There were some special shows – All-Winners shows – some even featured amateur songwriters.

Unlike its ATV rival, New Faces, which featured a panel of celebrities and record producers assessing the acts, Opportunity Knocks relied on votes from the public – had to send your vote by snail mail – this was in the days before Skype and Facebook and Twitter and text messaging – even before those premium rate numbers, whereas New Faces had a panel of some 20 people to draw on, but never more than four on the panel – people like Arthur Askey, Shaw Taylor, Tony Hatch and Mickie Most – I knew Tony Hatch as being the composer of the Crossroads theme – until I saw the producer’s name on my sister’s Suzi Quatro and Mud singles (and others) – he produced all the artists and groups who recorded on RAK Records.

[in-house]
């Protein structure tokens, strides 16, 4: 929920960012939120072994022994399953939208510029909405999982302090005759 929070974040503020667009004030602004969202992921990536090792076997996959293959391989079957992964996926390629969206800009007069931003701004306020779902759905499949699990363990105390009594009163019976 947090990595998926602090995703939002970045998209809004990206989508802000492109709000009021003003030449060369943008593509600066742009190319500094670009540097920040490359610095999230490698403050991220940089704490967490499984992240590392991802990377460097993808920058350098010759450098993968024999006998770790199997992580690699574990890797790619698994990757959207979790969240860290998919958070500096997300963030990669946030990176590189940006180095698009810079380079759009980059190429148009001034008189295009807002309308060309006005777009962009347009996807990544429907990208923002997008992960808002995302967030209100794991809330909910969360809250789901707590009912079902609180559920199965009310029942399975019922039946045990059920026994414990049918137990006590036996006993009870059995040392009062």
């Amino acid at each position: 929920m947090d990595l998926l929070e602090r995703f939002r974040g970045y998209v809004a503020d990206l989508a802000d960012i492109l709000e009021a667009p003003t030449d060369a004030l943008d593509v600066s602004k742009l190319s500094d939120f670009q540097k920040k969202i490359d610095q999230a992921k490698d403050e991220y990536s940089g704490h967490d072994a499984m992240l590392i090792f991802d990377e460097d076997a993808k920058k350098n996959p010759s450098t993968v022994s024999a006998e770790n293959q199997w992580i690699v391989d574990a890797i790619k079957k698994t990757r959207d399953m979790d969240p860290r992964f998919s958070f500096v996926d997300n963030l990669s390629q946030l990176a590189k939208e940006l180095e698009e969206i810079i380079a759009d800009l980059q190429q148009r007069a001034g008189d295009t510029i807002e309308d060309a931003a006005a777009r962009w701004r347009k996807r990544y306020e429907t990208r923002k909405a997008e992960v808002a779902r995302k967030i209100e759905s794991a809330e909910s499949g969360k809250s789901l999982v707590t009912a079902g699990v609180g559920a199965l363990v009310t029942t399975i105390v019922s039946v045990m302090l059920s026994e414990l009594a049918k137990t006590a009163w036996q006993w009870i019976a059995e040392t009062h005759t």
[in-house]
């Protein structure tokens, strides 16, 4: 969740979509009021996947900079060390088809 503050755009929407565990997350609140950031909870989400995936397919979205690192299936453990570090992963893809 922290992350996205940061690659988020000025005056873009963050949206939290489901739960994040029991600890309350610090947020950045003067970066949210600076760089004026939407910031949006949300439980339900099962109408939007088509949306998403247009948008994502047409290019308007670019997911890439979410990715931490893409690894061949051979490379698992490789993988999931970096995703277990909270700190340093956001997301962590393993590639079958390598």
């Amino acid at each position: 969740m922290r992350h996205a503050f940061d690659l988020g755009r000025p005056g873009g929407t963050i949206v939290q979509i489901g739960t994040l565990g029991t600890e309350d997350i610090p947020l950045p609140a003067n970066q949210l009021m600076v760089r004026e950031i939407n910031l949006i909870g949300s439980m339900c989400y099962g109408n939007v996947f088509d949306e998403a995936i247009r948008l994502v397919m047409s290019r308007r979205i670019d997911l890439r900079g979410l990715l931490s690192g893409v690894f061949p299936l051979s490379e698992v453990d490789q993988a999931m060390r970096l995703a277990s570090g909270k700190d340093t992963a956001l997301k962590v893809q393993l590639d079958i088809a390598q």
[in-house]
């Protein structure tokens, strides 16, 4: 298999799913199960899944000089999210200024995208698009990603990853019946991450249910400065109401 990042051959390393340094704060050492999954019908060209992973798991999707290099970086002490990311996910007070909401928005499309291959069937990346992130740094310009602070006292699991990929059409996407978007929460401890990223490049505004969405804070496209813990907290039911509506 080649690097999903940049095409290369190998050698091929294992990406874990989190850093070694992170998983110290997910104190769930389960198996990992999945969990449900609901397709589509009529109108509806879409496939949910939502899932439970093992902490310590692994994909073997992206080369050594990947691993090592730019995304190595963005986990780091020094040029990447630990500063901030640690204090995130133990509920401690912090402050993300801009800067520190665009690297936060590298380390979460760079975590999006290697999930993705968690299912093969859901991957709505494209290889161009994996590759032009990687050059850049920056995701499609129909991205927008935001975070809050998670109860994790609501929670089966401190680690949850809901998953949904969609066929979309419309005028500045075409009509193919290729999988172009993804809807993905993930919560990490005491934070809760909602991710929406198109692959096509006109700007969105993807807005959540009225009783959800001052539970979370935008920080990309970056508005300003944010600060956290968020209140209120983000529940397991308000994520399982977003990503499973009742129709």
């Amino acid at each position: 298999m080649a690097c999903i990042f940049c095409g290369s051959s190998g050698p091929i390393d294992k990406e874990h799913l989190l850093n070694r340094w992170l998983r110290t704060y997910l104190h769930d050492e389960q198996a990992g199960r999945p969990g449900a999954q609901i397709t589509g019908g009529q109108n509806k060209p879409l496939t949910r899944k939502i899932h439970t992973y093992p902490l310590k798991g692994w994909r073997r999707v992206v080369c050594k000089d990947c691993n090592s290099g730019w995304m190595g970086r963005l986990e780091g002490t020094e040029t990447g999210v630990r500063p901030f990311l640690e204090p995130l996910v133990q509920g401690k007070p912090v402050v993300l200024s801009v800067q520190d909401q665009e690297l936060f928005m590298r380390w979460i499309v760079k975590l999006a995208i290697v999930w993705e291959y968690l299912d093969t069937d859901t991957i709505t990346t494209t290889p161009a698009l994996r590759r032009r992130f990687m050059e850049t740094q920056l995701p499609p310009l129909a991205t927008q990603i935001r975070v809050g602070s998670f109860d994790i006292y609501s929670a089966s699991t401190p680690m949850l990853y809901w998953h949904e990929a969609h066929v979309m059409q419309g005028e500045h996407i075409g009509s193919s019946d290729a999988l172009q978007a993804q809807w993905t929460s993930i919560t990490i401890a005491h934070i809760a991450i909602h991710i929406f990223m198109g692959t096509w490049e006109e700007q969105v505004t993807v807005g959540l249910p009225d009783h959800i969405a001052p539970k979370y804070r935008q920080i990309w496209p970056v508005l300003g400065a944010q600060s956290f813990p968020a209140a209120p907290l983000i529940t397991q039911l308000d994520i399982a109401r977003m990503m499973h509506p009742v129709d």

On both shows, the comedians and impressionists fared best – some singers and groups won for weeks in a row (winners came back on the next show) and had limited chart success following it – the most successful pop group was Showaddywaddy – they won New Faces in the early 1970s and were still bringing out records as late as 1980 – comics, ventriloquist acts and impressionist acts continued to appear on variety shows and did summer seasons and pantomimes (those that are still alive) for many years afterwards!

Arthur Nibble 20 April 2016 at 12:54 pm

Thanks for clarifying that, Russ. I noticed from the imdb details that the series included an act called Fabric – I’ve looked on YouTube for some of their work, but can’t find any samples. Boom boom!

Geoff Nash 20 April 2016 at 1:17 pm

Interesting that in the regional variations Granada fails to get a mention despite being Yorkshire’s next door neighbours. I know the Pennines were in the way but I’m sure the coverage from Emley Moor and Winter Hill must have overlapped at some point.